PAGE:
Agent Crowley testified that he entered the apartment 'around 1:30, give or take a few minutes either way' and that he would say that the other officers had been in the apartment less than five minutes before he entered. He believed that 'the officers and the other agent who had been with (him) at the rear of the building when the first entry was made, entered with (him).' When Crowley entered the apartment it 'had already been searched for people.' He received 'instructions * * * to look through the apartment for anything we could find that we could use to identify or continue the pursuit of this person without conducting a detailed search.' In the bedroom, on the dresser, Crowley saw an envelope bearing the name 'Marlboro Photo Studio'; it appeared to him to be an envelope containing photos and he could see that there was something inside. Crowley opened the envelope and saw several copies of photographs. He discussed the matter with 'Onsgaard who was in charge in the building and he instructed (Crowley) to give it to another agent for him to utilize in pursuing the investigation, and (he was) reasonably certain that that agent was Mr. Schlatter.' This was about 1:30 according to Crowley. In the course of his search which turned up the photographs, Crowley 'turned over (items) to see what was on the reverse, such as business cards, sales slips from local stores, that sort of item which might have been folded and would appear to possibly contain information of value to pursuit.' He relayed the information obtained in this manner to the man coordinating the operation. Crowley remained in the apartment until the next morning.

Agent Townsend testified that he arrived at the apartment '(s)ometime between perhaps 1:30 and 2:00.' Within an hour of his arrival, he began a search. Townsend testified that he, Agent Crowley, another agent and a local officer 'looked through the bedroom closet and the dresser and I think the headstand.' This was after it was known that no one, other than agents and police officers, was in the apartment. Townsend stated that the agents and officers were '(i)n and out of the bedroom,' that he found money in the bedroom dresser about an hour after he arrived in the apartment, and that he could not 'say specifically' whether Crowley was there at that time.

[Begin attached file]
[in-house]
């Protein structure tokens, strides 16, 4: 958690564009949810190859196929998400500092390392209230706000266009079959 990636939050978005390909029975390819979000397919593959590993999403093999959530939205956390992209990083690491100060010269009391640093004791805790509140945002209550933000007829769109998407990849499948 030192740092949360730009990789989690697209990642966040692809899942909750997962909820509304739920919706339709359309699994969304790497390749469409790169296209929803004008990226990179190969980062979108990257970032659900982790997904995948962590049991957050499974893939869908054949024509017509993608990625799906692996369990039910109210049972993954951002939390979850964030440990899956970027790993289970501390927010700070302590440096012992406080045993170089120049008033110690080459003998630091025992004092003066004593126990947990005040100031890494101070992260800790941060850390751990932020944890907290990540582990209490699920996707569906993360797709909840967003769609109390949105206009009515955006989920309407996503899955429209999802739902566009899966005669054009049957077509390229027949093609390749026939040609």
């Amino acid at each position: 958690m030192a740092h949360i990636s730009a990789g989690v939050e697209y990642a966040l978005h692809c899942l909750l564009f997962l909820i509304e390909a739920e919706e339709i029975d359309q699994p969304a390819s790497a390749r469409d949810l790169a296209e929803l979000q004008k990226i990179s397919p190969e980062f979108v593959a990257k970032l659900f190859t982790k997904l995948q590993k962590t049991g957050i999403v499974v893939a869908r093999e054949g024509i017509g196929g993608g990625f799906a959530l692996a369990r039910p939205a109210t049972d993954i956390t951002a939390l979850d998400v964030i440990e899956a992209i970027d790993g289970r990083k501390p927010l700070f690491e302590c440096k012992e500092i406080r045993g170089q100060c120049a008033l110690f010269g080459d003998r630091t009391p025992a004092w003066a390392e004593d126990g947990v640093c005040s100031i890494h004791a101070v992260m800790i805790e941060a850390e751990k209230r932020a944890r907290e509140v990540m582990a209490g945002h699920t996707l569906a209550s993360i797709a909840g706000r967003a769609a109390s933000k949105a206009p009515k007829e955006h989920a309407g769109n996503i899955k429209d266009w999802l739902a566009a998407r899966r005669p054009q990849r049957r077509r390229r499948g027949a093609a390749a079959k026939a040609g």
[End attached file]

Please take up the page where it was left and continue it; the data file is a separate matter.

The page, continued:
Thus, there is some conflict regarding the times at which the events took place and with respect to the nature of the searches conducted by the various officers. The way I read the record, however, it is not in such a state 'that the facts do not appear with sufficient clarity to enable us to decide' the question presented. Crowley's testimony that he came upon the photographs while searching 'for anything * * * that we could use to identify or continue the pursuit' stands uncontradicted, as does his testimony that the apartment had already been searched for a person prior to his search uncovering the photographs. Schlatter's testimony that the operation 'became a matter of a stake-out' after the unsuccessul search for a person does not contradict Crowley's testimony. A search for identifying evidence is certainly compatible with a 'stake-out.' And Crowley best knew what he was doing when he discovered the photographs. Nor does Townsend's testimony that he and others, perhaps including Crowley, conducted a detailed search conflict with Crowley's testimony. First, the record indicates that the detailed search was conducted after the photographs had been found. According to the testimony of Kiel and Schlatter, Schlatter gave the photographs to Kiel at about 1:30; according to Townsend, he arrived sometime between 1:30 and 2. Second, even if the detailed search took place before Crowley found the photographs and Crowley participated in that search, that does not indicate that Crowley's search which turned up the photographs was more limited than Crowley claimed. If anything, it would indicate that his search was more general than he stated. Finally, Townsend's testimony as to the general search does not conflict with Schlatter's testimony that the operation became a 'stake-out' after the suspect was not found. As I have said, a 'stake-out' does not preclude a detailed search for evidence. And, the record indicates that Schlatter was not in the apartment when Townsend and the others conducted the detailed search.

The way I read the record, the photographs were discovered in the course of a general search for evidence. But even if Crowley is not believed and his testimony relating to the nature of his search is thrown out and it is simply assumed that he came upon the envelope in the course of a search for the suspect, there was no reason to pry into the envelope and seize the pictures-other than to obtain evidence. An envelope would contain neither the suspect nor the weapon.

Mr. Justice WHITE, whom Mr. Justice HARLAN and Mr. Justice STEWART join, concurring in part and dissenting in part.

I concur in Parts I, II, and III of the Court's opinion, but for the reasons stated in my separate opinion in United States v. Wade, 386 U.S. 250, 87 S.Ct. 1944, 18 L.Ed.2d 1170, I dissent from Part IV of the Court's opinion and would therefore affirm the judgment of the Supreme Court of California.

Mr. Justice FORTAS, with whom THE CHIEF JUSTICE joins, concurring in part and dissenting in part.